We are beginning siman 4. The Chayei Adam discusses the bracha recited on a personal neis which occurred in a specific place. One who experiences a personal neis recites the bracha baruch she’asah li neis bamakom hazeh. The term neis must be defined, and the Chayei Adam grapples with the definition in the text and in Nishmas Adam.
The Shulchan Aruch, in the end of siman 218, brings two opinions. The first is that the neis must be one in which the salvation was out of the ordinary. For example, if someone was saved from a robbery because another person walked in, the salvation in this situation is not necessarily out of the ordinary, so one would not recite the bracha. The second opinion is that the bracha is recited on any neis, regardless of how the salvation came about.
The Shulchan Aruch concludes that, due to the safeik, one should recite the bracha without Hashem’s name in situations where the salvation was not out of the ordinary.
The Chayei Adam, in the beginning of this siman, gives the examples of one who experiences a boulder hitting them or a loaded wagon running them over and they survive the situation. The Chayei Adam’s examples are in between the opinions given by the Shulchan Aruch, as the focus in the Chayei Adam’s cases does not seem to be the extraordinary salvation, but the extraordinary nature of the event itself. Thus, the Chayei Adam holds that one recites the bracha with Hashem’s name on an event which people do not normally survive, even if the salvation was not necessarily extraordinary. The Mishnah Berurah concurs.
The bracha is recited once every 30 days, not including the day the bracha was previously recited, and not including the current day (ie, the bracha can be recited every 32nd day).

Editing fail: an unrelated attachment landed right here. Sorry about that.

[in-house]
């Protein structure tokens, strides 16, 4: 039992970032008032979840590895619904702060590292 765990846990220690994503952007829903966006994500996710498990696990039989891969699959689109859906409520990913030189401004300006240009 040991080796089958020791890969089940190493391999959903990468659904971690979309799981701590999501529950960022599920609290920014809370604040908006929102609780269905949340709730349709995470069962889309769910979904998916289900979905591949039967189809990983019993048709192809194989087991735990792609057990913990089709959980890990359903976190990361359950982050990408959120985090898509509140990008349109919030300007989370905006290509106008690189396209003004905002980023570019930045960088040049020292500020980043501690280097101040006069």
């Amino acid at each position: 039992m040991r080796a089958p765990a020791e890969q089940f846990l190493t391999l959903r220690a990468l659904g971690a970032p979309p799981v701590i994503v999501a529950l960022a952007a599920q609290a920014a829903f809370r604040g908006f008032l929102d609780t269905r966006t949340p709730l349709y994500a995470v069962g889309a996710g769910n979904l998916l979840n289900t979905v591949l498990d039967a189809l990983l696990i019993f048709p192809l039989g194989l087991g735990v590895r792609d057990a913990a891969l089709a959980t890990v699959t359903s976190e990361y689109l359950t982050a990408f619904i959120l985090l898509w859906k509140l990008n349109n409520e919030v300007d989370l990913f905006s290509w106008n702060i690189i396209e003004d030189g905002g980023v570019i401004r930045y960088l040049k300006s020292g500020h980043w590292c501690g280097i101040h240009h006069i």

The Chayei Adam writes that this bracha extends to a person’s descendants, and they would recite the bracha as well. The simple reason why they recite the bracha is because if the ancestor would not have been saved, they would not exist. However, this explanation only helps to understand why children, and descendants of children, born after the neis recite the bracha. It does not help understand why children, and descendants of children, born before the neis would recite it.
Another reason the bracha is recited is out of hakaras hatov to Hashem for the event which happened to this ancestor. However, based on this reason, the Mishnah Berurah writes that the hakaras hatov only extends for children and grandchildren, as the generation following grandchildren does not have as strong an emotional connection to their ancestor to feel the level of hakaras hatov necessary to recite the bracha. The following generations will only recite the bracha if they were born after the event, because then they are reciting the bracha due to the first reason.
- One who experiences a personal neis recites the bracha baruch she’asah li neis bamakom hazeh.
- The bracha is recited with Hashem’s name when the nature of the neis was a salvation from an event which one would not survive under ordinary circumstances.
- The bracha can be recited once every 30 days, not including the day it was last recited and the current day.
- Future descendants also recite the bracha. Any children and subsequent descendants born after the neis recite the bracha. However, for a child, and subsequent descendents born before the neis, only children and grandchildren recite the bracha.